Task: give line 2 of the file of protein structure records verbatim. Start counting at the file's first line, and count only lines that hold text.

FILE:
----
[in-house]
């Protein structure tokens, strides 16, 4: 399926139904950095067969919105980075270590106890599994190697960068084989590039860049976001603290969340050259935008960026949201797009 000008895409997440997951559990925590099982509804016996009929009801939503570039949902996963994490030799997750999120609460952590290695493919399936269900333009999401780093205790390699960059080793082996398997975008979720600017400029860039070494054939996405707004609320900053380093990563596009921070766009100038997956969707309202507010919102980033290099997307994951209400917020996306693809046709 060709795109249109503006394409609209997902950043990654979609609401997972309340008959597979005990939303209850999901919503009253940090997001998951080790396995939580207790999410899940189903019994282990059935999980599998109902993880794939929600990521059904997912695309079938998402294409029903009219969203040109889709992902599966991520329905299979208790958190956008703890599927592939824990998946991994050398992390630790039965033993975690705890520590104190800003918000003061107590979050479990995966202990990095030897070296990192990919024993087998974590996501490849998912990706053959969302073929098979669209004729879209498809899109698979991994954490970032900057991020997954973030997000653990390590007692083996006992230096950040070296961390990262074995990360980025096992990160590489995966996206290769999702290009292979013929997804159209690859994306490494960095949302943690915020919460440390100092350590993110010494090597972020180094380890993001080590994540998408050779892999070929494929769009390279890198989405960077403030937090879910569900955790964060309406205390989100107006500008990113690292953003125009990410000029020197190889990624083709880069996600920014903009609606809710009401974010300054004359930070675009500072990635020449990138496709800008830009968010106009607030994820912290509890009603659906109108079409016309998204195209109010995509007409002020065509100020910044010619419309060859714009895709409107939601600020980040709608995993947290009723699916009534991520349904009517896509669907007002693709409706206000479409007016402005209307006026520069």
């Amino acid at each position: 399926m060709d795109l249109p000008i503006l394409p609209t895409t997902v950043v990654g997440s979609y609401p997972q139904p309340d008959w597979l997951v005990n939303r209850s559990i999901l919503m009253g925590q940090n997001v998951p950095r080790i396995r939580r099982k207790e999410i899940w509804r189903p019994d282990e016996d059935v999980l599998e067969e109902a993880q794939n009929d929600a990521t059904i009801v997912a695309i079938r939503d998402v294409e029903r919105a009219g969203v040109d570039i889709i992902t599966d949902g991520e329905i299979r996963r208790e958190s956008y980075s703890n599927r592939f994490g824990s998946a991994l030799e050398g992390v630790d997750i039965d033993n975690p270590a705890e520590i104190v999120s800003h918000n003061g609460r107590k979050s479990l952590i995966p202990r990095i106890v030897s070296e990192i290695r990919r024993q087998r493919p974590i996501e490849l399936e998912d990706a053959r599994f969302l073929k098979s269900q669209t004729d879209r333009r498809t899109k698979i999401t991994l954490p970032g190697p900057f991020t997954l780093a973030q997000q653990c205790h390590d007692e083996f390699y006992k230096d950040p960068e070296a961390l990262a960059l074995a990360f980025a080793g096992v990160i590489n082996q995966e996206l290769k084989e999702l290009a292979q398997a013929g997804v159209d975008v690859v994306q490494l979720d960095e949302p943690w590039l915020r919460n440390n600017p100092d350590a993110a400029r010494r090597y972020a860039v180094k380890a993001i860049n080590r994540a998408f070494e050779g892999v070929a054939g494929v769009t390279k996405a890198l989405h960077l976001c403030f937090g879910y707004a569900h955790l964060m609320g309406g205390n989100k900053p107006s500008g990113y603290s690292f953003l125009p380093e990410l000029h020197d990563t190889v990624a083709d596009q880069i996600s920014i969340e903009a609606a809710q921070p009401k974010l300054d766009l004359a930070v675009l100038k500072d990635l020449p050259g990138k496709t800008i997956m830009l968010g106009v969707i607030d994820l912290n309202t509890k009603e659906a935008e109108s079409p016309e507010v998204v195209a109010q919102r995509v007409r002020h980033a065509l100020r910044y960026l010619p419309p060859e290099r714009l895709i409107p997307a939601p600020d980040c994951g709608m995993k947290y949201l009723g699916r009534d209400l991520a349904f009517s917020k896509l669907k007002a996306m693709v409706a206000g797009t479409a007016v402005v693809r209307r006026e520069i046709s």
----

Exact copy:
């Protein structure tokens, strides 16, 4: 399926139904950095067969919105980075270590106890599994190697960068084989590039860049976001603290969340050259935008960026949201797009 000008895409997440997951559990925590099982509804016996009929009801939503570039949902996963994490030799997750999120609460952590290695493919399936269900333009999401780093205790390699960059080793082996398997975008979720600017400029860039070494054939996405707004609320900053380093990563596009921070766009100038997956969707309202507010919102980033290099997307994951209400917020996306693809046709 060709795109249109503006394409609209997902950043990654979609609401997972309340008959597979005990939303209850999901919503009253940090997001998951080790396995939580207790999410899940189903019994282990059935999980599998109902993880794939929600990521059904997912695309079938998402294409029903009219969203040109889709992902599966991520329905299979208790958190956008703890599927592939824990998946991994050398992390630790039965033993975690705890520590104190800003918000003061107590979050479990995966202990990095030897070296990192990919024993087998974590996501490849998912990706053959969302073929098979669209004729879209498809899109698979991994954490970032900057991020997954973030997000653990390590007692083996006992230096950040070296961390990262074995990360980025096992990160590489995966996206290769999702290009292979013929997804159209690859994306490494960095949302943690915020919460440390100092350590993110010494090597972020180094380890993001080590994540998408050779892999070929494929769009390279890198989405960077403030937090879910569900955790964060309406205390989100107006500008990113690292953003125009990410000029020197190889990624083709880069996600920014903009609606809710009401974010300054004359930070675009500072990635020449990138496709800008830009968010106009607030994820912290509890009603659906109108079409016309998204195209109010995509007409002020065509100020910044010619419309060859714009895709409107939601600020980040709608995993947290009723699916009534991520349904009517896509669907007002693709409706206000479409007016402005209307006026520069």